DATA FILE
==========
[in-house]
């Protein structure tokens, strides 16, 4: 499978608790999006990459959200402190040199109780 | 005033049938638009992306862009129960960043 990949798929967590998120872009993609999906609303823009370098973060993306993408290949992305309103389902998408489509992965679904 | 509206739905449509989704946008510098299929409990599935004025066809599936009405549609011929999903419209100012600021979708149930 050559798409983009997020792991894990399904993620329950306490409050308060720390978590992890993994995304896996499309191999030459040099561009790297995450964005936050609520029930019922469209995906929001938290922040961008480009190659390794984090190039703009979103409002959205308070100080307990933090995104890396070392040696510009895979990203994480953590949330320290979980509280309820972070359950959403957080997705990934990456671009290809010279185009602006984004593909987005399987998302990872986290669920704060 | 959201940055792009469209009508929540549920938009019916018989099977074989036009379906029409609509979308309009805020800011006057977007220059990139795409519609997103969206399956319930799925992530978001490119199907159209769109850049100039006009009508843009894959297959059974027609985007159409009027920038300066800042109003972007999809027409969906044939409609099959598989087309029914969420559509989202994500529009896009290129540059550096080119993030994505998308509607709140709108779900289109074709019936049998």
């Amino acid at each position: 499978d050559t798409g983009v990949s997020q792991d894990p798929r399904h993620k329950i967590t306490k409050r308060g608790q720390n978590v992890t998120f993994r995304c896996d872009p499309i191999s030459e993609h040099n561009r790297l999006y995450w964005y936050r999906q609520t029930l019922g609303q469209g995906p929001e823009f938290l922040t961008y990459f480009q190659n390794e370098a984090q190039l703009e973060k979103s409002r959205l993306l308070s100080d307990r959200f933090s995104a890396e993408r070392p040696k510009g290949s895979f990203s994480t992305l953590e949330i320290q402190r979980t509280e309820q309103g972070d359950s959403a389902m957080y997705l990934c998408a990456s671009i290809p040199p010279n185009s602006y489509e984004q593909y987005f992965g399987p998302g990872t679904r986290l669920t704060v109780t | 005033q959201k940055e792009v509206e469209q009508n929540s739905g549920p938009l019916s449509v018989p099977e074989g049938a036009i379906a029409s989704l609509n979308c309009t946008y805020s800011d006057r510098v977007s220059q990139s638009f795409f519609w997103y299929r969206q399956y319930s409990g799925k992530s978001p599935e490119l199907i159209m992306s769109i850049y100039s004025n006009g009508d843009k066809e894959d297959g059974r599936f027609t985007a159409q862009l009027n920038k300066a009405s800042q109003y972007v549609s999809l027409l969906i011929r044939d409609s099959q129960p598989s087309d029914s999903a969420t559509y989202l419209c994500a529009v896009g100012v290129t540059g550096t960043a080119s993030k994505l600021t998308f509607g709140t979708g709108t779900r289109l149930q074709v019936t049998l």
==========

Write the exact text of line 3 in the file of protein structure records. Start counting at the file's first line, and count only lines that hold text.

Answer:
């Amino acid at each position: 499978d050559t798409g983009v990949s997020q792991d894990p798929r399904h993620k329950i967590t306490k409050r308060g608790q720390n978590v992890t998120f993994r995304c896996d872009p499309i191999s030459e993609h040099n561009r790297l999006y995450w964005y936050r999906q609520t029930l019922g609303q469209g995906p929001e823009f938290l922040t961008y990459f480009q190659n390794e370098a984090q190039l703009e973060k979103s409002r959205l993306l308070s100080d307990r959200f933090s995104a890396e993408r070392p040696k510009g290949s895979f990203s994480t992305l953590e949330i320290q402190r979980t509280e309820q309103g972070d359950s959403a389902m957080y997705l990934c998408a990456s671009i290809p040199p010279n185009s602006y489509e984004q593909y987005f992965g399987p998302g990872t679904r986290l669920t704060v109780t | 005033q959201k940055e792009v509206e469209q009508n929540s739905g549920p938009l019916s449509v018989p099977e074989g049938a036009i379906a029409s989704l609509n979308c309009t946008y805020s800011d006057r510098v977007s220059q990139s638009f795409f519609w997103y299929r969206q399956y319930s409990g799925k992530s978001p599935e490119l199907i159209m992306s769109i850049y100039s004025n006009g009508d843009k066809e894959d297959g059974r599936f027609t985007a159409q862009l009027n920038k300066a009405s800042q109003y972007v549609s999809l027409l969906i011929r044939d409609s099959q129960p598989s087309d029914s999903a969420t559509y989202l419209c994500a529009v896009g100012v290129t540059g550096t960043a080119s993030k994505l600021t998308f509607g709140t979708g709108t779900r289109l149930q074709v019936t049998l």